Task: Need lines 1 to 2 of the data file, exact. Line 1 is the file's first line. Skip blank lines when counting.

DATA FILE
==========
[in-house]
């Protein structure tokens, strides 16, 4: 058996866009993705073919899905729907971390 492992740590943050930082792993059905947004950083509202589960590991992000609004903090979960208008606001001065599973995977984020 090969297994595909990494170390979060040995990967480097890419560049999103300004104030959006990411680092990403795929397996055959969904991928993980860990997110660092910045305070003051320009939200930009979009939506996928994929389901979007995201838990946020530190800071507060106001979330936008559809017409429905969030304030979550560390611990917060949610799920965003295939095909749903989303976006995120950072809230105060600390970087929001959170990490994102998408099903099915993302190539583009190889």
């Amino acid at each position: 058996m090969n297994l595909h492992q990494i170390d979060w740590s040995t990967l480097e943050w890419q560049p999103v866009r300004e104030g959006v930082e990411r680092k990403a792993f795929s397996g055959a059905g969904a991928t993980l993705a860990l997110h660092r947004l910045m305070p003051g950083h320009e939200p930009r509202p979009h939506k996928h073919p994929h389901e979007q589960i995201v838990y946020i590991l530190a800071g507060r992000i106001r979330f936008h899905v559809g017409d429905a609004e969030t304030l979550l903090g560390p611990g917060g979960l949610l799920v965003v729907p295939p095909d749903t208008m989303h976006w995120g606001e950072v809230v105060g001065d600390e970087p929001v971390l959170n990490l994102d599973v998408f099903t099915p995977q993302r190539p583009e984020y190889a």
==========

[in-house]
């Protein structure tokens, strides 16, 4: 058996866009993705073919899905729907971390 492992740590943050930082792993059905947004950083509202589960590991992000609004903090979960208008606001001065599973995977984020 090969297994595909990494170390979060040995990967480097890419560049999103300004104030959006990411680092990403795929397996055959969904991928993980860990997110660092910045305070003051320009939200930009979009939506996928994929389901979007995201838990946020530190800071507060106001979330936008559809017409429905969030304030979550560390611990917060949610799920965003295939095909749903989303976006995120950072809230105060600390970087929001959170990490994102998408099903099915993302190539583009190889």